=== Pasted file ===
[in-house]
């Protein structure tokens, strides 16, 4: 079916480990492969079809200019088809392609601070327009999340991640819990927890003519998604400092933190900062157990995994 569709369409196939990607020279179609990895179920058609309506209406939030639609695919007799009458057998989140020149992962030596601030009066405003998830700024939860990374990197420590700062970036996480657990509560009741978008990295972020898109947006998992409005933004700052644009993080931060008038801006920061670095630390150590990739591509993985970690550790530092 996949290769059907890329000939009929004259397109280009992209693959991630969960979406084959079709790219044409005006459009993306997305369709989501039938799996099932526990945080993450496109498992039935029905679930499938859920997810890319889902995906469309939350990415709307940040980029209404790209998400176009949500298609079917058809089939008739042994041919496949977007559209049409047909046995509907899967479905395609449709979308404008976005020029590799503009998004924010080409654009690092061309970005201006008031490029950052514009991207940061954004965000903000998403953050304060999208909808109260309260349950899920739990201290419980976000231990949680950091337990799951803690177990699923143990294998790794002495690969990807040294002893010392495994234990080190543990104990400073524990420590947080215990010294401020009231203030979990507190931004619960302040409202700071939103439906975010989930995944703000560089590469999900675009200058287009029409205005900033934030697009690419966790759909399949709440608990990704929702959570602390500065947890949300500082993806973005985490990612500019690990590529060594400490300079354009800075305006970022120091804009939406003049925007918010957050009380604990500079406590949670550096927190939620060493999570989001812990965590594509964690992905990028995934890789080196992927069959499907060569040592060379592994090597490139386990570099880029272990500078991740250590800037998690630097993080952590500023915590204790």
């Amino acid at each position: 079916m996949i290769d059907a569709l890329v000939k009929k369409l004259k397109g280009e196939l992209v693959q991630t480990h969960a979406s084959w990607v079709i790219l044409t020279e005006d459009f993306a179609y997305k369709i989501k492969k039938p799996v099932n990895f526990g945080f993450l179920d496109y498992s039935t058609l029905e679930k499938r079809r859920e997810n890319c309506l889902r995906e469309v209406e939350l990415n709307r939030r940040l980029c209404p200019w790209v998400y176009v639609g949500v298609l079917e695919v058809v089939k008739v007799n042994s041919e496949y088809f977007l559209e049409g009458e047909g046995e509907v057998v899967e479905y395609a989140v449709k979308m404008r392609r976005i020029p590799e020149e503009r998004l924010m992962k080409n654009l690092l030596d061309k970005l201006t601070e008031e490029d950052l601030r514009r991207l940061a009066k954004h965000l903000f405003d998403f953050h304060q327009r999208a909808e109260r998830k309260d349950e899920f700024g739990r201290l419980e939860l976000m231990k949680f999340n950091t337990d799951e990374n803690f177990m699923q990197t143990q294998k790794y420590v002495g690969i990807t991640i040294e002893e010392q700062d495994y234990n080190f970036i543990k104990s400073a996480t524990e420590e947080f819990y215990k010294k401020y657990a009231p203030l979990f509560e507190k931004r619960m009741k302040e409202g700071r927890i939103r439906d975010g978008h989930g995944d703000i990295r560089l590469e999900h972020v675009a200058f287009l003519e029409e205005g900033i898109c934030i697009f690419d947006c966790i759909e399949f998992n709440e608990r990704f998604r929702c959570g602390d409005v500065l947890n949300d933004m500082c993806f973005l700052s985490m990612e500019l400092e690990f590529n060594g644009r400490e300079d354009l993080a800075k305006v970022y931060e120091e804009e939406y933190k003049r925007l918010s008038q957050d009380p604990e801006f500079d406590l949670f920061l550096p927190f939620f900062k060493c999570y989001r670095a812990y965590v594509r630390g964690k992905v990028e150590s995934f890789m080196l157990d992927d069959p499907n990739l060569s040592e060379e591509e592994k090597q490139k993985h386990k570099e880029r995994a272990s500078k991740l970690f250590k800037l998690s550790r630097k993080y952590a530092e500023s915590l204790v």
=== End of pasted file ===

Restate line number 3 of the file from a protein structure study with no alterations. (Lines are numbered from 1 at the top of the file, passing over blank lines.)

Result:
């Amino acid at each position: 079916m996949i290769d059907a569709l890329v000939k009929k369409l004259k397109g280009e196939l992209v693959q991630t480990h969960a979406s084959w990607v079709i790219l044409t020279e005006d459009f993306a179609y997305k369709i989501k492969k039938p799996v099932n990895f526990g945080f993450l179920d496109y498992s039935t058609l029905e679930k499938r079809r859920e997810n890319c309506l889902r995906e469309v209406e939350l990415n709307r939030r940040l980029c209404p200019w790209v998400y176009v639609g949500v298609l079917e695919v058809v089939k008739v007799n042994s041919e496949y088809f977007l559209e049409g009458e047909g046995e509907v057998v899967e479905y395609a989140v449709k979308m404008r392609r976005i020029p590799e020149e503009r998004l924010m992962k080409n654009l690092l030596d061309k970005l201006t601070e008031e490029d950052l601030r514009r991207l940061a009066k954004h965000l903000f405003d998403f953050h304060q327009r999208a909808e109260r998830k309260d349950e899920f700024g739990r201290l419980e939860l976000m231990k949680f999340n950091t337990d799951e990374n803690f177990m699923q990197t143990q294998k790794y420590v002495g690969i990807t991640i040294e002893e010392q700062d495994y234990n080190f970036i543990k104990s400073a996480t524990e420590e947080f819990y215990k010294k401020y657990a009231p203030l979990f509560e507190k931004r619960m009741k302040e409202g700071r927890i939103r439906d975010g978008h989930g995944d703000i990295r560089l590469e999900h972020v675009a200058f287009l003519e029409e205005g900033i898109c934030i697009f690419d947006c966790i759909e399949f998992n709440e608990r990704f998604r929702c959570g602390d409005v500065l947890n949300d933004m500082c993806f973005l700052s985490m990612e500019l400092e690990f590529n060594g644009r400490e300079d354009l993080a800075k305006v970022y931060e120091e804009e939406y933190k003049r925007l918010s008038q957050d009380p604990e801006f500079d406590l949670f920061l550096p927190f939620f900062k060493c999570y989001r670095a812990y965590v594509r630390g964690k992905v990028e150590s995934f890789m080196l157990d992927d069959p499907n990739l060569s040592e060379e591509e592994k090597q490139k993985h386990k570099e880029r995994a272990s500078k991740l970690f250590k800037l998690s550790r630097k993080y952590a530092e500023s915590l204790v």